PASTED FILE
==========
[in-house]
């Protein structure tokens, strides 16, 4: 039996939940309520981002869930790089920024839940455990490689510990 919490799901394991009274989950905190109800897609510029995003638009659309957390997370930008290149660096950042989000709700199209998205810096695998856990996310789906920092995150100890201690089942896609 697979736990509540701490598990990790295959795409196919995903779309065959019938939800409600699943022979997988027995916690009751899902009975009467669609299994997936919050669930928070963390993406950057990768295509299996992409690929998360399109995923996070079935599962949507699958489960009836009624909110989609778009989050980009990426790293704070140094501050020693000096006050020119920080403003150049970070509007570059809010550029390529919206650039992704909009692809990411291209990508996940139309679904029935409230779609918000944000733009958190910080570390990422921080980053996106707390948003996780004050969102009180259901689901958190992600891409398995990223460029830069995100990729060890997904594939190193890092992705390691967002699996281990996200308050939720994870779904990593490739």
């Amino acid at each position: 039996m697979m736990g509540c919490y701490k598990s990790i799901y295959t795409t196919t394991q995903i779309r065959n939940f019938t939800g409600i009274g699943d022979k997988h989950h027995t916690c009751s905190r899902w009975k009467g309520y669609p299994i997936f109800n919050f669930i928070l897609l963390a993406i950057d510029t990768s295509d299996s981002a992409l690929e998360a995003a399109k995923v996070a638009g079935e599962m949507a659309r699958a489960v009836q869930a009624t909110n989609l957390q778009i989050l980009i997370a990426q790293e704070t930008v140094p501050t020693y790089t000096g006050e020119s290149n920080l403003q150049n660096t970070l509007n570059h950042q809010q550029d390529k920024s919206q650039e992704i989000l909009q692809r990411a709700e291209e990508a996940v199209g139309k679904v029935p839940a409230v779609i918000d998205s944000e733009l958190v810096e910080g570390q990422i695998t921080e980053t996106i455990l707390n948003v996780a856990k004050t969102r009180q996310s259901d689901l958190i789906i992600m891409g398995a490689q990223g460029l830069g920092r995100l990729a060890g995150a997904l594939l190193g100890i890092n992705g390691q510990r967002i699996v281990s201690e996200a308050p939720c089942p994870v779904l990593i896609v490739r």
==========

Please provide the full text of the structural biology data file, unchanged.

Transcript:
[in-house]
């Protein structure tokens, strides 16, 4: 039996939940309520981002869930790089920024839940455990490689510990 919490799901394991009274989950905190109800897609510029995003638009659309957390997370930008290149660096950042989000709700199209998205810096695998856990996310789906920092995150100890201690089942896609 697979736990509540701490598990990790295959795409196919995903779309065959019938939800409600699943022979997988027995916690009751899902009975009467669609299994997936919050669930928070963390993406950057990768295509299996992409690929998360399109995923996070079935599962949507699958489960009836009624909110989609778009989050980009990426790293704070140094501050020693000096006050020119920080403003150049970070509007570059809010550029390529919206650039992704909009692809990411291209990508996940139309679904029935409230779609918000944000733009958190910080570390990422921080980053996106707390948003996780004050969102009180259901689901958190992600891409398995990223460029830069995100990729060890997904594939190193890092992705390691967002699996281990996200308050939720994870779904990593490739």
């Amino acid at each position: 039996m697979m736990g509540c919490y701490k598990s990790i799901y295959t795409t196919t394991q995903i779309r065959n939940f019938t939800g409600i009274g699943d022979k997988h989950h027995t916690c009751s905190r899902w009975k009467g309520y669609p299994i997936f109800n919050f669930i928070l897609l963390a993406i950057d510029t990768s295509d299996s981002a992409l690929e998360a995003a399109k995923v996070a638009g079935e599962m949507a659309r699958a489960v009836q869930a009624t909110n989609l957390q778009i989050l980009i997370a990426q790293e704070t930008v140094p501050t020693y790089t000096g006050e020119s290149n920080l403003q150049n660096t970070l509007n570059h950042q809010q550029d390529k920024s919206q650039e992704i989000l909009q692809r990411a709700e291209e990508a996940v199209g139309k679904v029935p839940a409230v779609i918000d998205s944000e733009l958190v810096e910080g570390q990422i695998t921080e980053t996106i455990l707390n948003v996780a856990k004050t969102r009180q996310s259901d689901l958190i789906i992600m891409g398995a490689q990223g460029l830069g920092r995100l990729a060890g995150a997904l594939l190193g100890i890092n992705g390691q510990r967002i699996v281990s201690e996200a308050p939720c089942p994870v779904l990593i896609v490739r």